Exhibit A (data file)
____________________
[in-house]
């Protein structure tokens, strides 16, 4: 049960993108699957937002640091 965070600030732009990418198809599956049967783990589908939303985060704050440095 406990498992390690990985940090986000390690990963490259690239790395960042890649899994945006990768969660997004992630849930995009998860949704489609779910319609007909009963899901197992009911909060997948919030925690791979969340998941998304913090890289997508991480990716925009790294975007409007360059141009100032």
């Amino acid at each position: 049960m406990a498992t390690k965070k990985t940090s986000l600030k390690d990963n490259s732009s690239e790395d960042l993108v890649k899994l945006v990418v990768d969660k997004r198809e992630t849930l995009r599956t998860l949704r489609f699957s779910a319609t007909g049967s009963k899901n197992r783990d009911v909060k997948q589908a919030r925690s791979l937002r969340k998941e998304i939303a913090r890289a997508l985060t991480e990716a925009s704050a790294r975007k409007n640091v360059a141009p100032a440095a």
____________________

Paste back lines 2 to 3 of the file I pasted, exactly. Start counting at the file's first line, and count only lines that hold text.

């Protein structure tokens, strides 16, 4: 049960993108699957937002640091 965070600030732009990418198809599956049967783990589908939303985060704050440095 406990498992390690990985940090986000390690990963490259690239790395960042890649899994945006990768969660997004992630849930995009998860949704489609779910319609007909009963899901197992009911909060997948919030925690791979969340998941998304913090890289997508991480990716925009790294975007409007360059141009100032």
């Amino acid at each position: 049960m406990a498992t390690k965070k990985t940090s986000l600030k390690d990963n490259s732009s690239e790395d960042l993108v890649k899994l945006v990418v990768d969660k997004r198809e992630t849930l995009r599956t998860l949704r489609f699957s779910a319609t007909g049967s009963k899901n197992r783990d009911v909060k997948q589908a919030r925690s791979l937002r969340k998941e998304i939303a913090r890289a997508l985060t991480e990716a925009s704050a790294r975007k409007n640091v360059a141009p100032a440095a």